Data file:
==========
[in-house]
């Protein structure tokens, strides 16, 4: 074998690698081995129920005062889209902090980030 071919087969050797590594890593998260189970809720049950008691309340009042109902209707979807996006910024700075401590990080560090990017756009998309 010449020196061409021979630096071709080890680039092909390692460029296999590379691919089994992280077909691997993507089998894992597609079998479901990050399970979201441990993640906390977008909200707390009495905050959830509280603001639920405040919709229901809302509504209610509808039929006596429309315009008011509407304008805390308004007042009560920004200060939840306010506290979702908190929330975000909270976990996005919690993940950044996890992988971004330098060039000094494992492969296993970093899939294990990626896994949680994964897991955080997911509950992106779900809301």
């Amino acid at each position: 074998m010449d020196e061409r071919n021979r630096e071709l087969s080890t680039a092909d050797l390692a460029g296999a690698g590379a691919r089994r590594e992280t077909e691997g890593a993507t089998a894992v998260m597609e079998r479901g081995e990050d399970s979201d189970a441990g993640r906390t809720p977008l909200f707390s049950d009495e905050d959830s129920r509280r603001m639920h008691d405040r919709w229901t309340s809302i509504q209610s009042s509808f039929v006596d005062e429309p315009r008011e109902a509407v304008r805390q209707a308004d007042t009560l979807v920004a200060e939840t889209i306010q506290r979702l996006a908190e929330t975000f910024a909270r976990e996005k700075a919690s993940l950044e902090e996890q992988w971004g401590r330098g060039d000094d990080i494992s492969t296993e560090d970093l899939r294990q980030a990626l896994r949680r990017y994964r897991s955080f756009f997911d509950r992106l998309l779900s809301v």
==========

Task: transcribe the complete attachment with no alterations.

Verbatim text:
[in-house]
């Protein structure tokens, strides 16, 4: 074998690698081995129920005062889209902090980030 071919087969050797590594890593998260189970809720049950008691309340009042109902209707979807996006910024700075401590990080560090990017756009998309 010449020196061409021979630096071709080890680039092909390692460029296999590379691919089994992280077909691997993507089998894992597609079998479901990050399970979201441990993640906390977008909200707390009495905050959830509280603001639920405040919709229901809302509504209610509808039929006596429309315009008011509407304008805390308004007042009560920004200060939840306010506290979702908190929330975000909270976990996005919690993940950044996890992988971004330098060039000094494992492969296993970093899939294990990626896994949680994964897991955080997911509950992106779900809301």
């Amino acid at each position: 074998m010449d020196e061409r071919n021979r630096e071709l087969s080890t680039a092909d050797l390692a460029g296999a690698g590379a691919r089994r590594e992280t077909e691997g890593a993507t089998a894992v998260m597609e079998r479901g081995e990050d399970s979201d189970a441990g993640r906390t809720p977008l909200f707390s049950d009495e905050d959830s129920r509280r603001m639920h008691d405040r919709w229901t309340s809302i509504q209610s009042s509808f039929v006596d005062e429309p315009r008011e109902a509407v304008r805390q209707a308004d007042t009560l979807v920004a200060e939840t889209i306010q506290r979702l996006a908190e929330t975000f910024a909270r976990e996005k700075a919690s993940l950044e902090e996890q992988w971004g401590r330098g060039d000094d990080i494992s492969t296993e560090d970093l899939r294990q980030a990626l896994r949680r990017y994964r897991s955080f756009f997911d509950r992106l998309l779900s809301v």